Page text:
Figure 5: Radian 951PB 0° to 180° horizontal plane polar plot (in 10° increments).
Figure 6: Radian 951PB vertical on- and off-axis frequency response (0° = solid; 15° = dot; 30° = dash; 45° = dash/dot; 60° = dash).
Figure 7: Radian 951PB normalized vertical on- and off-axis frequency response (0° = solid; 15° = dot; 30° = dash; 45° = dash/dot; 60° = dash).
Figure 8: Radian 951PB 0° to 180° vertical plane polar plot (in 10° increments).

I began testing the Radian 951PB/B&C Speakers ME90 combination using the LinearX LMS analyzer to produce the 300-point stepped sine wave impedance plot shown in Figure 1. The solid black curve represents the Radian 951PB mounted on the ME90 horn and the dashed blue curve represents the compression driver without the horn. With a 5.02 Ω DCR (Re), the minimum impedance of the 951PB/ ME90 was 5.4 Ω and at 2.5 kHz.

For the next set of SPL measurements, I free-air mounted the 951PB/ME90 combination without an enclosure and measured both the horizontal and the vertical on- and off-axis at 2.83 V/1 m, again using the LMS gated sine wave sweeps to product both horizontal and vertical plane SPL data from 0° on-axis to 60° off-axis (note the new LOUDSOFT 192 kHz FINE R+D analyzer will be arriving in time for the next issue and I will use it to provide SPL measurements for Test Bench).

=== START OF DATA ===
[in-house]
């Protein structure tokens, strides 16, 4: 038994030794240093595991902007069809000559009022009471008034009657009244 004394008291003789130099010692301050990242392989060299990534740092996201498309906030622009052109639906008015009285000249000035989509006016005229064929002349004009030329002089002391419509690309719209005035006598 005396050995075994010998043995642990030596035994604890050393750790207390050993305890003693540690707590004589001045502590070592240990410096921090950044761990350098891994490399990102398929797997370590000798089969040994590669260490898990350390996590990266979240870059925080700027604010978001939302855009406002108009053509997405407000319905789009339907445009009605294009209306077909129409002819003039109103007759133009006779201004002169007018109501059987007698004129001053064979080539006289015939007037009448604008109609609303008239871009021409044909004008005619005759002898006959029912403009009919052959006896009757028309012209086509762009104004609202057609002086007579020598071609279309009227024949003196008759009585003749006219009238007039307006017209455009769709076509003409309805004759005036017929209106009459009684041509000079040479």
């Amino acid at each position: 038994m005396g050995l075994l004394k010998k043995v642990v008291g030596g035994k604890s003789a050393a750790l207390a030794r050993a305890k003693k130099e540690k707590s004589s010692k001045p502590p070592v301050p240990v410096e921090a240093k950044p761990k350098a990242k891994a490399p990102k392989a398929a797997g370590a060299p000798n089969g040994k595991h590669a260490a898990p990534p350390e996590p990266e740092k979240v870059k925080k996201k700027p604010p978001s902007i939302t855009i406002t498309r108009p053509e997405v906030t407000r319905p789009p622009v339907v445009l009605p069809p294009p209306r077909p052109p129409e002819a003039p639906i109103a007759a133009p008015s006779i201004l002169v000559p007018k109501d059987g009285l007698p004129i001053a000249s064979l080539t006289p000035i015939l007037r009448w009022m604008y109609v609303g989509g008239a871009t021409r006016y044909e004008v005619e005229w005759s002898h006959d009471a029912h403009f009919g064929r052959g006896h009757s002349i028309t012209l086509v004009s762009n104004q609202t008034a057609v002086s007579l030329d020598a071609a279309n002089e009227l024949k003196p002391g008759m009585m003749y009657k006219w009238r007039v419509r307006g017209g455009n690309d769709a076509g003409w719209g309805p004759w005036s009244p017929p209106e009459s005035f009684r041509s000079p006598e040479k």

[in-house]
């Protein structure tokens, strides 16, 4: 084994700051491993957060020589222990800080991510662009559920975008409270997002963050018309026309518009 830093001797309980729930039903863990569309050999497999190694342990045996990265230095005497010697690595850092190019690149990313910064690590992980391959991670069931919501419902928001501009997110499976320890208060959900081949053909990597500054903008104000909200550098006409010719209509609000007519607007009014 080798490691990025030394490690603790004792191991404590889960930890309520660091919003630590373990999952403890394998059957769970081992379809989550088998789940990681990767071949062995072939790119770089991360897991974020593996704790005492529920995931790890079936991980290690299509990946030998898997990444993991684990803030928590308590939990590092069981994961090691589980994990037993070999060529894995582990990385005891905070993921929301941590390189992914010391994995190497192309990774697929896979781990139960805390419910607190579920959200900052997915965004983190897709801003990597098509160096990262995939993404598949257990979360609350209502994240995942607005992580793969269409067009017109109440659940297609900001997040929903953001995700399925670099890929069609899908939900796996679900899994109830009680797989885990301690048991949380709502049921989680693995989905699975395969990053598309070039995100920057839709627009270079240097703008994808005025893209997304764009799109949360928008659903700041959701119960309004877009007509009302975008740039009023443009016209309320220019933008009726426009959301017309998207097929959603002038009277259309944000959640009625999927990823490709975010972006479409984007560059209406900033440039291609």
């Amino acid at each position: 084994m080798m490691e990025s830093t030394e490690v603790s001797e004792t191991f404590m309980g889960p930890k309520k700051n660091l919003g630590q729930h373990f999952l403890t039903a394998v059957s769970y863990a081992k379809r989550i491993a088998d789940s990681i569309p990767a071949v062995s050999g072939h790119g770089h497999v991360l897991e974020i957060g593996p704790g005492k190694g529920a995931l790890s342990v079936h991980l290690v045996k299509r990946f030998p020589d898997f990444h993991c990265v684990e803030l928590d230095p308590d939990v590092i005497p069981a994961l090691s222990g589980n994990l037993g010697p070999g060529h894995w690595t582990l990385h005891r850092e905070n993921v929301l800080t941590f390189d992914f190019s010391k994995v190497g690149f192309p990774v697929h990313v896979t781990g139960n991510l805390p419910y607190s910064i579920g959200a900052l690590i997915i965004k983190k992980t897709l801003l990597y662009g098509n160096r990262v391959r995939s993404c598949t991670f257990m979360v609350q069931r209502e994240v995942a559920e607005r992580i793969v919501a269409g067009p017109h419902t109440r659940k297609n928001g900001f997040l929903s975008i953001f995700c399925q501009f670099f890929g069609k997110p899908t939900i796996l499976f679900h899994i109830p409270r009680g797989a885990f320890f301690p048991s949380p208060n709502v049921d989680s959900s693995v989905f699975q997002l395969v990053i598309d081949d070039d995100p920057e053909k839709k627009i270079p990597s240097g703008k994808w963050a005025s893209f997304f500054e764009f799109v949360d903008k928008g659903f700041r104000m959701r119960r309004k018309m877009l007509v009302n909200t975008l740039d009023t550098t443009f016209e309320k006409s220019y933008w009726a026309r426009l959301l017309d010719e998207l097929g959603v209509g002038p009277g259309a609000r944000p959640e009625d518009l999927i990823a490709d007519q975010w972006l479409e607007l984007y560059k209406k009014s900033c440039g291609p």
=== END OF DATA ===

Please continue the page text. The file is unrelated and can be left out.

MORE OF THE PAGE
Figure 2 illustrates the on-axis frequency response of the 951PB/ME90 combination, which is smooth with no major anomalies plus a declining response as frequency increases above 2.0 kHz, and extending to somewhat beyond 20 kHz, requiring the usual constant directivity horn equalization. Two breakup modes occur at 13.5 kHz and 19 kHz.

Figure 3 depicts the on- and off-axis (0° to 60°) response in the horizontal plane. Figure 4 displays the normalized horizontal plane response. Figure 5 shows the CLIO Pocket analyzer’s generated 180° horizontal polar plot (in 10° increments with 1/3 octave smoothing applied). Figure 6 gives the on- and off-axis to 60° response in the vertical plane. Figure 7 depicts the normalized vertical plane response.

Figure 8 provides the CLIO Pocket-generated vertical plane polar plot (in 10° increments with 1/3 octave smoothing applied). Last, Figure 9 illustrates the two-sample SPL comparison showing the two Radian 951PB compression drivers within less than 1 dB throughout the operating range to 10 kHz of the transducer.
 
Figure 9: Radian 951PB two-sample SPL comparison.
Figure 10: Radian 951PB SoundCheck distortion plots.
Figure 11: Radian 951PB SoundCheck CSD waterfall plot.
Figure 12: Radian 951PB SoundCheck STFT plot.